“Not your father’s TQM.”

Critics of Six Sigma will argue this is just another passing fad or the return of Total Quality Management/Continuous Quality Improvement (TQM/CQI) techniques under another label. Such a reaction is natural when the underlying differences are not well understood.

In fact, Six Sigma tools work effectively in concert with long term efforts at quality improvement, but this is where the similarity ends. Six Sigma is by definition a short term solution to long term problems, it cuts across department lines, is driven by senior management, and has a narrow focus but very significant impact on the organization’s profitability. Efforts driven by TQM/CQI solutions, on the other hand, are typically “grass roots,” ongoing initiatives where incremental change delivers incremental benefit. In TQM/CQI initiatives, the use of statistical analysis focuses on controlling the process, rather than disrupting it. In spite of these key differences, it should be emphasized that the teams devoted to each discipline must work together, with market forces determining the urgency for one solution over the other.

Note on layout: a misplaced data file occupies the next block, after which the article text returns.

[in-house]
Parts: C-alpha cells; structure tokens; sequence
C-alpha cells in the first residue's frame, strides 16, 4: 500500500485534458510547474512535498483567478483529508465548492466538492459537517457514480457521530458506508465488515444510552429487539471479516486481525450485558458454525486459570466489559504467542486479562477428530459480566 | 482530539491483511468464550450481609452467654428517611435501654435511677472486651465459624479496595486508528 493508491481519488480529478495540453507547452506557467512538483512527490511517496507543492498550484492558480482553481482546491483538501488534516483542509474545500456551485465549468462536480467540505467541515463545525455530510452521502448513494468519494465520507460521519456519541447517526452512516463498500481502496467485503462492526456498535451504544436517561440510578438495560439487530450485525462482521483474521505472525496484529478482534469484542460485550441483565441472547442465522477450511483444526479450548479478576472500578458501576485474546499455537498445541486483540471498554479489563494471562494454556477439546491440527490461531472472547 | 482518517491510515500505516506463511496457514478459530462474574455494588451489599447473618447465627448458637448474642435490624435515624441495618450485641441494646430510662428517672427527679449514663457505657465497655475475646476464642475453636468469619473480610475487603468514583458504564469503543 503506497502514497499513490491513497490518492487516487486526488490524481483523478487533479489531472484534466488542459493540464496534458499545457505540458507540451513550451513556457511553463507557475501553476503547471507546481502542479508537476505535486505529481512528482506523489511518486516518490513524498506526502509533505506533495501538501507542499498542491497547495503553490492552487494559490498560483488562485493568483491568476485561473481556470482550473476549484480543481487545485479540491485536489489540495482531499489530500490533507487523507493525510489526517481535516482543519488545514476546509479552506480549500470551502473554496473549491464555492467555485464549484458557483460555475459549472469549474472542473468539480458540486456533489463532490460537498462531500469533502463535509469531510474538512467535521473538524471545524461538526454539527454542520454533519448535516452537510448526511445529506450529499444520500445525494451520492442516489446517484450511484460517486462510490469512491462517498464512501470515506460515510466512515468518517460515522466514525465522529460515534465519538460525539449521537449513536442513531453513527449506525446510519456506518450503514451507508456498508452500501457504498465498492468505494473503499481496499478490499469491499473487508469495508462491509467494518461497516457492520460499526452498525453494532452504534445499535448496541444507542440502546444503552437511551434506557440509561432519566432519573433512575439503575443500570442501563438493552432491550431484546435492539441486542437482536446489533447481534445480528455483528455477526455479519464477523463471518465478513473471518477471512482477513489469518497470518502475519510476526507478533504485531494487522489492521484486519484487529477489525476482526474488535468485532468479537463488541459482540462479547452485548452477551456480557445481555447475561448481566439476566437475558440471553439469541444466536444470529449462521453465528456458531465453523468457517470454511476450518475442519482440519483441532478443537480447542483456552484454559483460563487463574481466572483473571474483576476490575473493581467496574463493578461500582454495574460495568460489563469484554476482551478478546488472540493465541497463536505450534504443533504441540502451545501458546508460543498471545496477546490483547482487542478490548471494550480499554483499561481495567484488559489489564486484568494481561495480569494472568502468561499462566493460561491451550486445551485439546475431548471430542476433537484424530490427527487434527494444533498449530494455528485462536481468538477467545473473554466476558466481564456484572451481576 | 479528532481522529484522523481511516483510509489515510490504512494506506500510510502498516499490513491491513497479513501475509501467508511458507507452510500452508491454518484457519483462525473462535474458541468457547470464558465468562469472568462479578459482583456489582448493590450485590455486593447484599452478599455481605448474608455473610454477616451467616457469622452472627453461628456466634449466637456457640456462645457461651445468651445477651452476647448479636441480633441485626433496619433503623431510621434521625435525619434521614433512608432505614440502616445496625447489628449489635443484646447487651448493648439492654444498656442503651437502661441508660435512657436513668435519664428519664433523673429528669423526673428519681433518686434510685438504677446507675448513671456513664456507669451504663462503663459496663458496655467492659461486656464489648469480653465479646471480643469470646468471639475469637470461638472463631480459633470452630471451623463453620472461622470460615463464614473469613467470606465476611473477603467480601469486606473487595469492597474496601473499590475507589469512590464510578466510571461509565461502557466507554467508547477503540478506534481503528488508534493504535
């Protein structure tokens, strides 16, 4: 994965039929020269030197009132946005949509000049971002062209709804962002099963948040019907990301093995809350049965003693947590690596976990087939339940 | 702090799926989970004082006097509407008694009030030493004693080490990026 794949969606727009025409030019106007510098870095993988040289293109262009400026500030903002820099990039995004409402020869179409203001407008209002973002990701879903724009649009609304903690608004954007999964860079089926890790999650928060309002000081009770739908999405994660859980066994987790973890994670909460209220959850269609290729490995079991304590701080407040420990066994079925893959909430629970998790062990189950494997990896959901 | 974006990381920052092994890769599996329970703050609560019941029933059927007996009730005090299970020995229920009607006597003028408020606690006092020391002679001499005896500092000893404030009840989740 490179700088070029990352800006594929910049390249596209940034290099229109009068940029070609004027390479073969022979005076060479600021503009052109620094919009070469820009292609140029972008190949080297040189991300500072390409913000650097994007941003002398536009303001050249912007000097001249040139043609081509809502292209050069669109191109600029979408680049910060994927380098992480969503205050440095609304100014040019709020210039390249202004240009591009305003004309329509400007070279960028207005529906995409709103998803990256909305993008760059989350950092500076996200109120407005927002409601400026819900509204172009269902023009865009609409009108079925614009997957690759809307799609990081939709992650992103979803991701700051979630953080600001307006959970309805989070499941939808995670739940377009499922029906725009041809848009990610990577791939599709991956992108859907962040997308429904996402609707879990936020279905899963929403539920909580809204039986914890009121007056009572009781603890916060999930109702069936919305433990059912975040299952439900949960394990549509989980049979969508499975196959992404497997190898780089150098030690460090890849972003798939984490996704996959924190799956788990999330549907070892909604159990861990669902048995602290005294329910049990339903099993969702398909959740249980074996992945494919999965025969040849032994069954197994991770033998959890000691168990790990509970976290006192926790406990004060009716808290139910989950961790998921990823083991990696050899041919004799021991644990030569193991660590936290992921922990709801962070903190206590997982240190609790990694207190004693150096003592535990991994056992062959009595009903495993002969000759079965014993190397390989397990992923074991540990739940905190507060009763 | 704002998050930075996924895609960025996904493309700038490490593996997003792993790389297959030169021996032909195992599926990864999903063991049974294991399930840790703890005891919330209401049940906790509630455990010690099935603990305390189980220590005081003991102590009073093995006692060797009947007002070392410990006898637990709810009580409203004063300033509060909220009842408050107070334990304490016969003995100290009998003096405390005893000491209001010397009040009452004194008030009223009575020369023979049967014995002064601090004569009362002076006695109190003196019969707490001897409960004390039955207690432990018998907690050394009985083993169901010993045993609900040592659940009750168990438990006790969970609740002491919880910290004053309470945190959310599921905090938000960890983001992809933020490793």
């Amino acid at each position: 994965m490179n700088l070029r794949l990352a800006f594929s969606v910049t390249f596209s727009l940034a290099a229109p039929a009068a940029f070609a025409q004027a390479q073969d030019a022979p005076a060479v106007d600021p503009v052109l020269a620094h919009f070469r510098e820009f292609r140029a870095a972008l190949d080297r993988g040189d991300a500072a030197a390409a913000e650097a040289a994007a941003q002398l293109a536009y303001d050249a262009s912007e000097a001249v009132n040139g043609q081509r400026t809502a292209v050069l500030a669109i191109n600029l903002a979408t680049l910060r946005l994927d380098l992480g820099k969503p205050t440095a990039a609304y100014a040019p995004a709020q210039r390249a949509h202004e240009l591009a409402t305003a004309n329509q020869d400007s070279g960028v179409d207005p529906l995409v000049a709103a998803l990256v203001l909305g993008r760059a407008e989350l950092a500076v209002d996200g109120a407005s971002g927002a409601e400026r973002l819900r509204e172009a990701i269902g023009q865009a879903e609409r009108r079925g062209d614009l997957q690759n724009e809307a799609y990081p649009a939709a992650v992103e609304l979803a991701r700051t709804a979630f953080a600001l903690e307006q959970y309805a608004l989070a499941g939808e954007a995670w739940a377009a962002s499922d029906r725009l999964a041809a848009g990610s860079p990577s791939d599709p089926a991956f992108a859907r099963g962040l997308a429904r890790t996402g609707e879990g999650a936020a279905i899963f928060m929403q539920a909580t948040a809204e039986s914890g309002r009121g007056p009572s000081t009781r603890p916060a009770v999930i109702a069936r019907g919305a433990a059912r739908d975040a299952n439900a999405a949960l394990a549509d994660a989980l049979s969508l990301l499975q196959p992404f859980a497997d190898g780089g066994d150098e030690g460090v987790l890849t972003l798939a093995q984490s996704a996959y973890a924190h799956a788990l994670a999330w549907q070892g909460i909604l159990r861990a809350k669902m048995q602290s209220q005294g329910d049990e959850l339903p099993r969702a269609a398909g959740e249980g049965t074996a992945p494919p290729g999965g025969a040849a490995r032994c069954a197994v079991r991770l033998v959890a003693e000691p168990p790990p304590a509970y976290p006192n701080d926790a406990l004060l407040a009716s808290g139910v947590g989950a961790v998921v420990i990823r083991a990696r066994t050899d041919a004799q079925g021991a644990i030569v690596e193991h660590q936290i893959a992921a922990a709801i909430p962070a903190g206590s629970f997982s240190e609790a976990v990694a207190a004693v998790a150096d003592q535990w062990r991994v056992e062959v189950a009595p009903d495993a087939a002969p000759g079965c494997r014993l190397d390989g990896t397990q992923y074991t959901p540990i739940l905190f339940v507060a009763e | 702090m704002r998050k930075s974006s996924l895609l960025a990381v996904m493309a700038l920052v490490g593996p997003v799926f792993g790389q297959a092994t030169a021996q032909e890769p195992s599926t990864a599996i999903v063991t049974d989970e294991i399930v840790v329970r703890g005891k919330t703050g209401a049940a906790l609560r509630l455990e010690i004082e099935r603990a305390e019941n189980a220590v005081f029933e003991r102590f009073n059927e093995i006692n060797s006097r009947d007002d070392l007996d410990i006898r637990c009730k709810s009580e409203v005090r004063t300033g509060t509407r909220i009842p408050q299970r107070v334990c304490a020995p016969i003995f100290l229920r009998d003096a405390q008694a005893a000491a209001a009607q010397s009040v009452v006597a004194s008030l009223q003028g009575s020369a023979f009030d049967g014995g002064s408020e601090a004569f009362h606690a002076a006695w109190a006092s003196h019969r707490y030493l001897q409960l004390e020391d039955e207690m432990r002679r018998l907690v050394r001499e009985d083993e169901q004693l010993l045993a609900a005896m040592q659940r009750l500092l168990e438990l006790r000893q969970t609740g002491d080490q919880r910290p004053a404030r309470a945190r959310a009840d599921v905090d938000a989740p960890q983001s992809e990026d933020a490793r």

Still stuck on semantics? Consider this perspective from an authority on industry operations improvement, Andrew Pattullo Collegiate Professor John R. Griffith at The University of Michigan. Griffith has studied industry operations improvement for nearly 30 years, published two books on the subject, and several monographs. “Various change management techniques will come and go,” Griffith suggests. “But by using contemporary computing power, Six Sigma allows for more careful analysis and more effective decision making, aiming for the optimal solution rather than what’s simply ‘good enough.’ It really takes traditional TQM efforts to the next level. Six Sigma principles have a great future in industry.”

Part Two to this examination of Six Sigma’s impact on managed care will appear in the December issue of MHE.

Ian R. Lazarus, FACHE and Keith Butler, M.D. are principals with Creato Performance Solutions ( which provides strategic advisory services, including Six Sigma Consulting, to industry providers and suppliers.